Behavior 2: 8 out of 9 students demonstrated this behavior at least one time during the middle of the first observational month. All 9 students demonstrated this behavior at least one time at the end of first observational month, and 8 out of 9 students demonstrated this behavior either two or three times during the middle of the second observational month, and all students demonstrated this behavior two or three times at the end of second observational month.Results: Findings for research question 1
Behavior 3: 7 out of 9 students demonstrated this behavior during the middle of the first observational month. 8 out of 9 students demonstrated this behavior one time at the end of first observational months. 4 out of 9 students demonstrated this behavior four times at the end of second observational month.
The behavior data suggests that the cooperative learning strategies instituted in the classroom resulted in positive changes on all three behaviors.Results: Findings for research question 1
Based on the research question 1, the students in the experimental group appeared to have benefited from their participation in the cooperative learning strategy.
Based on the research question 2, the students who participated in the cooperative learning strategy demonstrated more positive behaviors because they were able to interact more successfully.Discussion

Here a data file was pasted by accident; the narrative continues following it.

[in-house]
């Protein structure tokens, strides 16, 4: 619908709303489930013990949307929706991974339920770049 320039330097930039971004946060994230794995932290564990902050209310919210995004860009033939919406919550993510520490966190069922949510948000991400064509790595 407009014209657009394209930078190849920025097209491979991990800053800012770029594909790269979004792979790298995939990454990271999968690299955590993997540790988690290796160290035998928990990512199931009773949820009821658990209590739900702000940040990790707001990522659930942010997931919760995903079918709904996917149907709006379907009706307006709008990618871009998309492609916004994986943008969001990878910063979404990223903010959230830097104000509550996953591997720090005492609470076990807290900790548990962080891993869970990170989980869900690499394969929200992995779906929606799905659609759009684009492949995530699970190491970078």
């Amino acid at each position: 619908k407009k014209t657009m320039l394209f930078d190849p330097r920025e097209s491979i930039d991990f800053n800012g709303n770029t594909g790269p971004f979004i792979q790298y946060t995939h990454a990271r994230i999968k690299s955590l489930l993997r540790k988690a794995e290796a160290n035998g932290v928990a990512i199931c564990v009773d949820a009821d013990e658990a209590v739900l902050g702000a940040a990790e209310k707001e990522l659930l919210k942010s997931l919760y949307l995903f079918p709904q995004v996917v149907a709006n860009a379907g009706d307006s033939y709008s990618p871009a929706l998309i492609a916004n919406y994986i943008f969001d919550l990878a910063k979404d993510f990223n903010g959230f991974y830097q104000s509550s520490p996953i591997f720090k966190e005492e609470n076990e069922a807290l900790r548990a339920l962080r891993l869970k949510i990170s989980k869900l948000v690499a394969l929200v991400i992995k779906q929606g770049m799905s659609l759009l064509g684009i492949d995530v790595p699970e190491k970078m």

1. How do you like to work with different students with different interests? It was very difficult at the beginning, but it was easier at the end of the study.
2. Why did you or did you not like to work with different students with different interests? Everyone has different ideas and thought, but they had to work together to meet the common goals.
3. Would you like to participate again in the future? The students recommended that the cooperative learning activities be offered as an after school program options in the future.Discussion: Informal interview with the students in the experimental group
The students had opportunity to work with other students whom they did not usually interact.
They learned how to divide a task into parts, and each student was responsible for the part.
They learned the importance of working together cooperatively to complete an assignment successfully.
They learned some problem solving strategies when facing with academic challenges.
The found in value and pleasure in helping each other to be successful..Discussion: Implication of findings
They were able to maintain their involvement on a task, which resulted in more constructive use of time.
7. They had experience of receiving feedback from their peers in addition to the usual feedback from their teachers.Discussion: Implication of findings